Viola Tagliatela has been a resident of Old Saybrook for more than 54 years. In 1980, her future in-laws bought the dilapidated Old Saybrook Inn. Today, her husband, Stephen, runs the Saybrook Point Inn & Spa, which is celebrating its 25th anniversary. Viola remains active in the community. Viola is currently pursuing a degree in Biblical Theology at Baptist Bible College. Her favorite time of the year is winter when the occasional snow and ice create a peaceful winter wonderland in Old Saybrook and she can marvel at the natural wildlife that come to inhabit the shoreline area along the Connecticut River and Long Island Sound.
To my dearest Old Saybrook,
Guess how much I have loved you over the years? Since the age of two, you have enabled my passion for horses, fulfilled my thirst for knowledge, and nurtured my love of family, friends and community, all while living within the comfort of your embrace. My heart has always brought me back to you, Old Saybrook. At one time, I ventured outside your arms and moved to nearby Ivoryton, but I could never stay away from you for long. From your magical shores, to your wondrous woodlands, to your incredible storybook past, you have brought me comfort, joy and inspiration throughout my lifetime.
I am thankful that you have always stayed true to your character, avoiding the commercial tugs and barges that populate other waterfront cities in the state. This, of course, is thanks to your Long Sand Shoal, the legendary sandbar nestled off of Lynde Light and Saybrook Breakwater Light. These two lighthouses would guide the way for incoming vessels. Captains would need to line up the lighthouses, and shoot straight through the breakwater, so as to avoid the Long Sand Shoal. It's that sandbar that is credited for having kept the mouth of the Connecticut River from becoming industrialized. Can't thank you enough, Long Sand Shoal! You've kept our hometown of Old Saybrook charming, quaint and peaceful more than 475 years. And the more I travel, the more fortunate I feel to be coming home to your surroundings.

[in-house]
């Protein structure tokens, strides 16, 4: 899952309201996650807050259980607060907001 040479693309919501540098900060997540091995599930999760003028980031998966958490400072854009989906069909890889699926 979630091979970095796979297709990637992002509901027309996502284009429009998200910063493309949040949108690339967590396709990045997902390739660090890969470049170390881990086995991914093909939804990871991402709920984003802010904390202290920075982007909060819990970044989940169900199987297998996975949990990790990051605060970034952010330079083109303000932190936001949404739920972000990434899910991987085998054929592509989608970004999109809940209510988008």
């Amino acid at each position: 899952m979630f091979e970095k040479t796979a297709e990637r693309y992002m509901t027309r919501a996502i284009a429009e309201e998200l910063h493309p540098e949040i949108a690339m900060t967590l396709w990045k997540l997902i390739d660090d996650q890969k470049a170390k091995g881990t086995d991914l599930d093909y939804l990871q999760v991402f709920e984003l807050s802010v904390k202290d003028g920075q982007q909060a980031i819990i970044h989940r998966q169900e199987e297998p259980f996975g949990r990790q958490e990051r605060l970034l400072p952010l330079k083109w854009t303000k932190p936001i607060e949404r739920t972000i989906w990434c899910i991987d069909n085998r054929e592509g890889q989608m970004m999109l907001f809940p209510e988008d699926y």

I still remember visiting your local general store, M.L. Patrick's, on Main Street for our family's home goods, and stopping at Mr. Palmer's Fruit Stand on our way to and from school for the best produce in town. And while these folks have passed, their love of community endures and has fostered a new generation of neighborhood camaraderie which is especially evident at Maynard's Farm Stand. I go here for local farm-fresh fruits and vegetables as well as freshly baked pies.
This sense of community and family that I experience every day was one of your best qualities long before M.L. Patrick's and Mr. Palmer. Lady Fenwick and her husband, Governor George Fenwick, the first governor of Old Saybrook, contributed to the success of the Saybrook colony. The fruits and vegetables from their family garden, as well as the wild game they hunted, all contributed to the community's food supply. In recognition of the family's dedication to you and your community, the Borough of Fenwick is named in their honor and it is a peaceful place where I go to reflect on my own contributions to the community.